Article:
Blue Origin successfully launches its first crewed mission since 2022

Creative Artists Agency (CAA), one of the top entertainment and sports talent agencies, is hoping to be at the forefront of AI protection services for celebrities in Hollywood. With many…

Hollywood agency CAA aims to help stars manage their own AI likenesses

Expedia says Rathi Murthy and Sreenivas Rachamadugu, respectively its CTO and senior vice president of core services product & engineering, are no longer employed at the travel booking company. In…

Expedia says two execs dismissed after ‘violation of company policy’

Welcome back to TechCrunch’s Week in Review. This week had two major events from OpenAI and Google. OpenAI’s spring update event saw the reveal of its new model, GPT-4o, which…

OpenAI and Google lay out their competing AI visions

When Jeffrey Wang posted to X asking if anyone wanted to go in on an order of fancy-but-affordable office nap pods, he didn’t expect the post to go viral.

With AI startups booming, nap pods and Silicon Valley hustle culture are back

OpenAI’s Superalignment team, responsible for developing ways to govern and steer “superintelligent” AI systems, was promised 20% of the company’s compute resources, according to a person from that team. But…

OpenAI created a team to control ‘superintelligent’ AI — then let it wither, source says

A new crop of early-stage startups — along with some recent VC investments — illustrates a niche emerging in the autonomous vehicle technology sector. Unlike the companies bringing robotaxis to…

VCs and the military are fueling self-driving startups that don’t need roads

When the founders of Sagetap, Sahil Khanna and Kevin Hughes, started working at early-stage enterprise software startups, they were surprised to find that the companies they worked at were trying…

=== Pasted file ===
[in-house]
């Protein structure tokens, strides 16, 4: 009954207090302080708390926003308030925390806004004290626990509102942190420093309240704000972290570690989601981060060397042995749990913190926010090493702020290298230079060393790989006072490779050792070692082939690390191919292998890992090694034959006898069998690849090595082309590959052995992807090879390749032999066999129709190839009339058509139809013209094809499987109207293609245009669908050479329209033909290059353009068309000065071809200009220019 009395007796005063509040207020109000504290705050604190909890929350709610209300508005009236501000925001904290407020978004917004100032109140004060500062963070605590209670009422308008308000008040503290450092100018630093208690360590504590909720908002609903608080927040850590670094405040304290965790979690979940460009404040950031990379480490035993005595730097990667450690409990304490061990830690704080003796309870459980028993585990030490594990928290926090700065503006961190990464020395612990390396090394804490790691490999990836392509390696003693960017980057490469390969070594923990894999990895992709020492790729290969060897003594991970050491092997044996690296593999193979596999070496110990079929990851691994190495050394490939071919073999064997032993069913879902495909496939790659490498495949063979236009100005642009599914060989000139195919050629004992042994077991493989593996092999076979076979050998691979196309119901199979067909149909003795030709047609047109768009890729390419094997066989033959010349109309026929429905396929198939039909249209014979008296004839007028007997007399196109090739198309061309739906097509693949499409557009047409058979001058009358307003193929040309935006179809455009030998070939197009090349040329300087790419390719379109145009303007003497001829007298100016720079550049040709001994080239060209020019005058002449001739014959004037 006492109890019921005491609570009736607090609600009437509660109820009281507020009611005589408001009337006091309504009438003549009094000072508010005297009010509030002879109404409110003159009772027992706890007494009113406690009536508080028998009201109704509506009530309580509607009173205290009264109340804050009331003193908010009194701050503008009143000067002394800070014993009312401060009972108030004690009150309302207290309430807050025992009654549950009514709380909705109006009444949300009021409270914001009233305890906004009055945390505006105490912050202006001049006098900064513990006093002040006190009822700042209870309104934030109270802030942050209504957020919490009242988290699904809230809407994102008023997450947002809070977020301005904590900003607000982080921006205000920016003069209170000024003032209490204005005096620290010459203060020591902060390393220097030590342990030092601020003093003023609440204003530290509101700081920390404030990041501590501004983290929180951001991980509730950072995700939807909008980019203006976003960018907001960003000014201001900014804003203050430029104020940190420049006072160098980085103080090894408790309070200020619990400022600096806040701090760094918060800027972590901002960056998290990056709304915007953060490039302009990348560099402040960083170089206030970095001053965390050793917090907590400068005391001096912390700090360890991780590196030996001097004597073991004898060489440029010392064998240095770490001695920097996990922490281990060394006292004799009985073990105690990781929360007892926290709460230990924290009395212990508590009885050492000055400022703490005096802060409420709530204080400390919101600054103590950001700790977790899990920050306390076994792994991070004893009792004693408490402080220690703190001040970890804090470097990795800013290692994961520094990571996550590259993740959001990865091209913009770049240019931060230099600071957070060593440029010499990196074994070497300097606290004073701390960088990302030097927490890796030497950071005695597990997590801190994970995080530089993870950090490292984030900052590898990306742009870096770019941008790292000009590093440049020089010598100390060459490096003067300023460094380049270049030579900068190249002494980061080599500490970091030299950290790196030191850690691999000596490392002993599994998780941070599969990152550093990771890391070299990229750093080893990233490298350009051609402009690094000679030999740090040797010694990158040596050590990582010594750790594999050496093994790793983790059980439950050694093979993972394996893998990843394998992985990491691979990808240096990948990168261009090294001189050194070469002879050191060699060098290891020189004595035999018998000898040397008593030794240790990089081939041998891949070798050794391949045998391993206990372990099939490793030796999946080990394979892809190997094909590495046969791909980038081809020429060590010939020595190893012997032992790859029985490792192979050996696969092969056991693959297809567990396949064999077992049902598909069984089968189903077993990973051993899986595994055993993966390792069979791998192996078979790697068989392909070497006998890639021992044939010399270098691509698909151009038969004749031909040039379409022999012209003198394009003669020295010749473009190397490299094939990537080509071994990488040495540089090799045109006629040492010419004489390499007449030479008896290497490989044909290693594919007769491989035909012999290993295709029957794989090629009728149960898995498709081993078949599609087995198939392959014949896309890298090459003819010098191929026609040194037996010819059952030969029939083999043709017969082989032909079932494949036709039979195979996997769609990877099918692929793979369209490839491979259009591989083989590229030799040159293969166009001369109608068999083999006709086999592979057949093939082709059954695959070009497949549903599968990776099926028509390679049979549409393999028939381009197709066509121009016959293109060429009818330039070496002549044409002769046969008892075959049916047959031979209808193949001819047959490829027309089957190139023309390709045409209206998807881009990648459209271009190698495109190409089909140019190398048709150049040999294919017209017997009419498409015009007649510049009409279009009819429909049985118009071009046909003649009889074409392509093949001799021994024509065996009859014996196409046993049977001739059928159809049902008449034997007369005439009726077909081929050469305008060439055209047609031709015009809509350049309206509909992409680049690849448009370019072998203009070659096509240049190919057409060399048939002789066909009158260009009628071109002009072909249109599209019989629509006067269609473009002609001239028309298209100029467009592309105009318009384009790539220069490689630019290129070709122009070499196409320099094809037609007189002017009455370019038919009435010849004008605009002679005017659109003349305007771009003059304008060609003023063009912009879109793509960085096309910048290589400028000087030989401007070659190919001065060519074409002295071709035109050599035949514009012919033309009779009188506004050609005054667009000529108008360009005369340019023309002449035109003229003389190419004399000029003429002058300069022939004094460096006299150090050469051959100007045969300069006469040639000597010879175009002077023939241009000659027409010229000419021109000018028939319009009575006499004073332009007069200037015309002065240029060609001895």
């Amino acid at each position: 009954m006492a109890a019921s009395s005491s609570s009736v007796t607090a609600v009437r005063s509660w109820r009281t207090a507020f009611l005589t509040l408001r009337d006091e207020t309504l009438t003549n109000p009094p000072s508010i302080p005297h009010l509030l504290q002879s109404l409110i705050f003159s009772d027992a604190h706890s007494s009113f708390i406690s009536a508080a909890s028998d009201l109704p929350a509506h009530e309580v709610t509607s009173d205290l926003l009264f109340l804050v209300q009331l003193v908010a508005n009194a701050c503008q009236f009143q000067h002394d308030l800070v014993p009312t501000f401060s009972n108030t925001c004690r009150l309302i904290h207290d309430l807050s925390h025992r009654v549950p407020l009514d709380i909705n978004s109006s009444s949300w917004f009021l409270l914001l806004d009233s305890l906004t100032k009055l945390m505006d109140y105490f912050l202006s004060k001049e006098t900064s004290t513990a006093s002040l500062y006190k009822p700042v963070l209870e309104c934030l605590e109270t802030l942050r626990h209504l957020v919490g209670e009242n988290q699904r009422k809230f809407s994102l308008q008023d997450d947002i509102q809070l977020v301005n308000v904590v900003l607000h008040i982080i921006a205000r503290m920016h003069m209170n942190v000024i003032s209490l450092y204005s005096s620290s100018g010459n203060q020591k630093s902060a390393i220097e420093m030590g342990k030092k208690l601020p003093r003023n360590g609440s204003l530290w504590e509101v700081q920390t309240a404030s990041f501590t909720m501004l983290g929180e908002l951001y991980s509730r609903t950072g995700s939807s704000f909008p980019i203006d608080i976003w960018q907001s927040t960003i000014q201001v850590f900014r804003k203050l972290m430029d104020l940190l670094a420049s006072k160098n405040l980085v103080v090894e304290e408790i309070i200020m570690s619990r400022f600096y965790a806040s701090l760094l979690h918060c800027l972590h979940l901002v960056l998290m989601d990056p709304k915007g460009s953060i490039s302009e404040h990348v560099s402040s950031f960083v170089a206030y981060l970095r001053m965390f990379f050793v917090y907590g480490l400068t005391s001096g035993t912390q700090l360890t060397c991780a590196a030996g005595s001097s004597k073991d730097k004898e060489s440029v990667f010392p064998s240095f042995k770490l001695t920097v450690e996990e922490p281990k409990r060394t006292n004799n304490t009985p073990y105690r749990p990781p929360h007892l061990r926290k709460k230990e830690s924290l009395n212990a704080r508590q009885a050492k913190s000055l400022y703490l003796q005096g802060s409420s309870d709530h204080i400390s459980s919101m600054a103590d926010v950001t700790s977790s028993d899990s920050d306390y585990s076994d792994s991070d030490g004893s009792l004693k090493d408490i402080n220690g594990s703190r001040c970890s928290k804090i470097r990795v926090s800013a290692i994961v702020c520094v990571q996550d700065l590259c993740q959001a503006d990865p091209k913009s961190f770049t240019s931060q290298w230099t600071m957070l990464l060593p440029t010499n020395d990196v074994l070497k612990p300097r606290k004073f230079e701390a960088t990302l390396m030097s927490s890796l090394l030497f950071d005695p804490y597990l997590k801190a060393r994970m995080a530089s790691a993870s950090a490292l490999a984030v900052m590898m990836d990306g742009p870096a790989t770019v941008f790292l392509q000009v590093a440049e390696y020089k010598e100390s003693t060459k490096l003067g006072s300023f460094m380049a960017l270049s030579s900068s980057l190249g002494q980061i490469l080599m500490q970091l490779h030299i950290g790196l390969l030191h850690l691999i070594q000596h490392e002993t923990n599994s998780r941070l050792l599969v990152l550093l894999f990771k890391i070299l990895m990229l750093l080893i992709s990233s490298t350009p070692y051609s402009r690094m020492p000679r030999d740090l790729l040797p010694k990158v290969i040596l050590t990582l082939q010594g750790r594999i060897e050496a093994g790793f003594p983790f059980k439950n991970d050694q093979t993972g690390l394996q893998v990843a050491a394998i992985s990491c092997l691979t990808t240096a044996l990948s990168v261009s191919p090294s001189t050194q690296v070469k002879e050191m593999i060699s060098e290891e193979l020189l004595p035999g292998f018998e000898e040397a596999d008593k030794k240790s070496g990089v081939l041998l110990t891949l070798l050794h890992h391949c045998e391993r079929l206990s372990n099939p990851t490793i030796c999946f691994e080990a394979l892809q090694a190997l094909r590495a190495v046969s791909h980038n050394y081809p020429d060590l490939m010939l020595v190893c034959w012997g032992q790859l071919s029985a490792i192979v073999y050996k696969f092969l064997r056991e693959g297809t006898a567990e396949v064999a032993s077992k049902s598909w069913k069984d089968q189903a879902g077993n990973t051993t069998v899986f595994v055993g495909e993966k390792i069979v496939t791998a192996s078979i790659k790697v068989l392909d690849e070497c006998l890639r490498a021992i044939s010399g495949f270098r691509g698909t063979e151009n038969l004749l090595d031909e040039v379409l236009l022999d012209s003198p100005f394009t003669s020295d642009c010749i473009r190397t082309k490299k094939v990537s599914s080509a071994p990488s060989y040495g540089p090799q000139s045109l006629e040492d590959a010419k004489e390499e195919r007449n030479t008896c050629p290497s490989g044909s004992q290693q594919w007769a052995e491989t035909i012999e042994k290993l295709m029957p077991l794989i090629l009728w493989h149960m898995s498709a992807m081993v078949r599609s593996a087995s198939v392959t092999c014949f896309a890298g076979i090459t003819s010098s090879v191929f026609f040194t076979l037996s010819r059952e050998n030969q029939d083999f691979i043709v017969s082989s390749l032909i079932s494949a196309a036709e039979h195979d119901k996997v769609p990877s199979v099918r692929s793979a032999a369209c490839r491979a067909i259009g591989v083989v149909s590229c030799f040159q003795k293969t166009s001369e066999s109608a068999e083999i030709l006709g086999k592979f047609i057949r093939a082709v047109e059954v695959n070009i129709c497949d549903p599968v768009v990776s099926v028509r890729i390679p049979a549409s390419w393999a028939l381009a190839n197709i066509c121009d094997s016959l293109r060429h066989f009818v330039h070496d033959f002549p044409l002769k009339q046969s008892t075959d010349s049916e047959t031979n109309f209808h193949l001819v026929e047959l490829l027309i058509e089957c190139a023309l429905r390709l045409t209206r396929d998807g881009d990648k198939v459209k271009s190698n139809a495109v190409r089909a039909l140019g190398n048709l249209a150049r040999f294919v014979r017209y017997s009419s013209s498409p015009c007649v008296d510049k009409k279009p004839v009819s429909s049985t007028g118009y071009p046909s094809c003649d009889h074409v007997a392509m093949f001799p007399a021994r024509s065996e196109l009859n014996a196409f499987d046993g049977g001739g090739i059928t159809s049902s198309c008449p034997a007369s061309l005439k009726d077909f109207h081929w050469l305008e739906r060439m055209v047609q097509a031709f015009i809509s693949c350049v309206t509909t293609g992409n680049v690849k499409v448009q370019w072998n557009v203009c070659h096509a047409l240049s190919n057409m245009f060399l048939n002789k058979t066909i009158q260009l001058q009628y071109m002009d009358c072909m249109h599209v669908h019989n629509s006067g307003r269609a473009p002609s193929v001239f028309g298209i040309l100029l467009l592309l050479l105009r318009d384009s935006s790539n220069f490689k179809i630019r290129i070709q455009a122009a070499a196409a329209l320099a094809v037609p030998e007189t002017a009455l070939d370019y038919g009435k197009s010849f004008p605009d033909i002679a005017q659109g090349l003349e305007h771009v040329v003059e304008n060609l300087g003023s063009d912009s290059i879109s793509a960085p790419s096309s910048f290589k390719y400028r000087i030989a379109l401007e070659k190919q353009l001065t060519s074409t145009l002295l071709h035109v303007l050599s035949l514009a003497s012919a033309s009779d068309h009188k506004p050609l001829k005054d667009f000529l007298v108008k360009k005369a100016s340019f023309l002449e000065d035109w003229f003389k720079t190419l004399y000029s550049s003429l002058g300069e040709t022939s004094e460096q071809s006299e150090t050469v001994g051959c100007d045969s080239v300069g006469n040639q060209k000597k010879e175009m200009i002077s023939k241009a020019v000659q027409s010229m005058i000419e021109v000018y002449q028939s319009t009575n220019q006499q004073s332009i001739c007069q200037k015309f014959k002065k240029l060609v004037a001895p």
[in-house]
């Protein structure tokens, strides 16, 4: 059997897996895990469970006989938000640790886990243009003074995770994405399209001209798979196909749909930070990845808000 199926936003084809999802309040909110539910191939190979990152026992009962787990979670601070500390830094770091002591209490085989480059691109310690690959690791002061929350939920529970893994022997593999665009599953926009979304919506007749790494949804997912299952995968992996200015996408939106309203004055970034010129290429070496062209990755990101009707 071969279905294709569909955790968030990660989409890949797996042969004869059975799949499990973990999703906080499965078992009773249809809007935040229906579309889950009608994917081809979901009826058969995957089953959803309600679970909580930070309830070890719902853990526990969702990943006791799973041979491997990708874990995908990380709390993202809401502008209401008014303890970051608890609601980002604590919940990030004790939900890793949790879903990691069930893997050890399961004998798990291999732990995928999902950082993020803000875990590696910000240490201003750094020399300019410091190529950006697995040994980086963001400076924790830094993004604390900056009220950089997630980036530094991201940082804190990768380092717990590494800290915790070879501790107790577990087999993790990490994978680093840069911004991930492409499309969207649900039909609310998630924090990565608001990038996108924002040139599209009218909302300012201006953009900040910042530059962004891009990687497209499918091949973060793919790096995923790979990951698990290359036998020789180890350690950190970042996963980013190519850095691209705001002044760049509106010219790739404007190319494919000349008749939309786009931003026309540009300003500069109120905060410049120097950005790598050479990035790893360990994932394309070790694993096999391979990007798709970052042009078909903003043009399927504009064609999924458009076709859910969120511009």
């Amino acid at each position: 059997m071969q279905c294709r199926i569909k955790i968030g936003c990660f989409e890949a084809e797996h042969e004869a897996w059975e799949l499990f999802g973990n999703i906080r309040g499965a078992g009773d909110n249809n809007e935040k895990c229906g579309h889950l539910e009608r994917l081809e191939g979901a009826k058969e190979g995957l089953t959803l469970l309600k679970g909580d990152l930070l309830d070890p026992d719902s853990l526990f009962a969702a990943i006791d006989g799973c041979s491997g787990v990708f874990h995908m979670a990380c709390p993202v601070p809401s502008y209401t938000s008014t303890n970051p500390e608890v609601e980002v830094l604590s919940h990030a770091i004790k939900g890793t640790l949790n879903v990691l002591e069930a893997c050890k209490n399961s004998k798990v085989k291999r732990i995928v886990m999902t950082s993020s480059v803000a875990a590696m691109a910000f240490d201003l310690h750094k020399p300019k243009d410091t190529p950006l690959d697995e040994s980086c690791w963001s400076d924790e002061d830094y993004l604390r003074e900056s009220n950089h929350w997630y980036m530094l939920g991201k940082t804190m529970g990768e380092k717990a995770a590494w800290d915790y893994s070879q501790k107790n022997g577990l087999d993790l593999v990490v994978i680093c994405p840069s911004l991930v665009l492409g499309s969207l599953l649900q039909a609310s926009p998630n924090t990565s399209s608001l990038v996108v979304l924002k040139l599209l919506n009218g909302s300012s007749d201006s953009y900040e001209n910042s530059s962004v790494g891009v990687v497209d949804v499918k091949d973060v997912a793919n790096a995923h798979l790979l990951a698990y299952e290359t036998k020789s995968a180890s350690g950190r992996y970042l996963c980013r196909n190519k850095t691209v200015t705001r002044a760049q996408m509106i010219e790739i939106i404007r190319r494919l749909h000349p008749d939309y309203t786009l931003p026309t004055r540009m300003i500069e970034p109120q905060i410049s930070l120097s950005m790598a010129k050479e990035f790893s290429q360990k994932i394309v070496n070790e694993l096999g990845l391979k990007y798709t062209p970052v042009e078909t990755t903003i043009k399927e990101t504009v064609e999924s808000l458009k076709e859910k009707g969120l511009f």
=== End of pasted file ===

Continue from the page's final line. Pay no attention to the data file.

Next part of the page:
Deal Dive: Sagetap looks to bring enterprise software sales into the 21st century

Keeping up with an industry as fast-moving as AI is a tall order. So until an AI can do it for you, here’s a handy roundup of recent stories in the world…

This Week in AI: OpenAI moves away from safety

After Apple loosened its App Store guidelines to permit game emulators, the retro game emulator Delta — an app 10 years in the making — hit the top of the…

Adobe comes after indie game emulator Delta for copying its logo

Meta is once again taking on its competitors by developing a feature that borrows concepts from others — in this case, BeReal and Snapchat. The company is developing a feature…

Meta’s latest experiment borrows from BeReal’s and Snapchat’s core ideas

Welcome to Startups Weekly! We’ve been drowning in AI news this week, with Google’s I/O setting the pace. And Elon Musk rages against the machine.

Startups Weekly: It’s the dawning of the age of AI — plus,  Musk is raging against the machine

IndieBio’s Bay Area incubator is about to debut its 15th cohort of biotech startups. We took special note of a few, which were making some major, bordering on ludicrous, claims…